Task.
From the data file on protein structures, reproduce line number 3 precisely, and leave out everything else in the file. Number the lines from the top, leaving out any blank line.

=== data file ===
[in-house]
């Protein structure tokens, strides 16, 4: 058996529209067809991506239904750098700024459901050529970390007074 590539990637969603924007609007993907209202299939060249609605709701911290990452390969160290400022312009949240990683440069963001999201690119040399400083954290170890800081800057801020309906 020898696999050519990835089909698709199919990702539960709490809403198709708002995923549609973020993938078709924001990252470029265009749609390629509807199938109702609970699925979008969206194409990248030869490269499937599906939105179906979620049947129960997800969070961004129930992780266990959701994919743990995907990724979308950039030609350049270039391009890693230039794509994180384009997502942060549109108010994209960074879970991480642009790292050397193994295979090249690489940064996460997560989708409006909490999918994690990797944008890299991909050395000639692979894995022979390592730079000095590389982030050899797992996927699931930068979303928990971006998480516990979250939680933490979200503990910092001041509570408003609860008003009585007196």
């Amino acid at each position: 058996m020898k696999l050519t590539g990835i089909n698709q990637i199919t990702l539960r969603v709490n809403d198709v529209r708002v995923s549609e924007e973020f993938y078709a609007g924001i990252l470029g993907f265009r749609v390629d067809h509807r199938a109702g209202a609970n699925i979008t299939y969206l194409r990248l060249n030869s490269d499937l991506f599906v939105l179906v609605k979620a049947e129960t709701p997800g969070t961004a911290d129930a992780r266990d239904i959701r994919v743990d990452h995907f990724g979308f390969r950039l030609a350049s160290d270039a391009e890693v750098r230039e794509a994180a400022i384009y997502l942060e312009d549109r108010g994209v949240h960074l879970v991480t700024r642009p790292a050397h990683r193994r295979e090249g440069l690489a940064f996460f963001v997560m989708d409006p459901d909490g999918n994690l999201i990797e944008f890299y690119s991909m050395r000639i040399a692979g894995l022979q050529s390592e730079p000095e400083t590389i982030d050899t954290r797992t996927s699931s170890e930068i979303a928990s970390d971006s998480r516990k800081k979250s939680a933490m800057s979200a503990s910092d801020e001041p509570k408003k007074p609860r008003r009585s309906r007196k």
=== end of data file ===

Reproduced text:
């Amino acid at each position: 058996m020898k696999l050519t590539g990835i089909n698709q990637i199919t990702l539960r969603v709490n809403d198709v529209r708002v995923s549609e924007e973020f993938y078709a609007g924001i990252l470029g993907f265009r749609v390629d067809h509807r199938a109702g209202a609970n699925i979008t299939y969206l194409r990248l060249n030869s490269d499937l991506f599906v939105l179906v609605k979620a049947e129960t709701p997800g969070t961004a911290d129930a992780r266990d239904i959701r994919v743990d990452h995907f990724g979308f390969r950039l030609a350049s160290d270039a391009e890693v750098r230039e794509a994180a400022i384009y997502l942060e312009d549109r108010g994209v949240h960074l879970v991480t700024r642009p790292a050397h990683r193994r295979e090249g440069l690489a940064f996460f963001v997560m989708d409006p459901d909490g999918n994690l999201i990797e944008f890299y690119s991909m050395r000639i040399a692979g894995l022979q050529s390592e730079p000095e400083t590389i982030d050899t954290r797992t996927s699931s170890e930068i979303a928990s970390d971006s998480r516990k800081k979250s939680a933490m800057s979200a503990s910092d801020e001041p509570k408003k007074p609860r008003r009585s309906r007196k």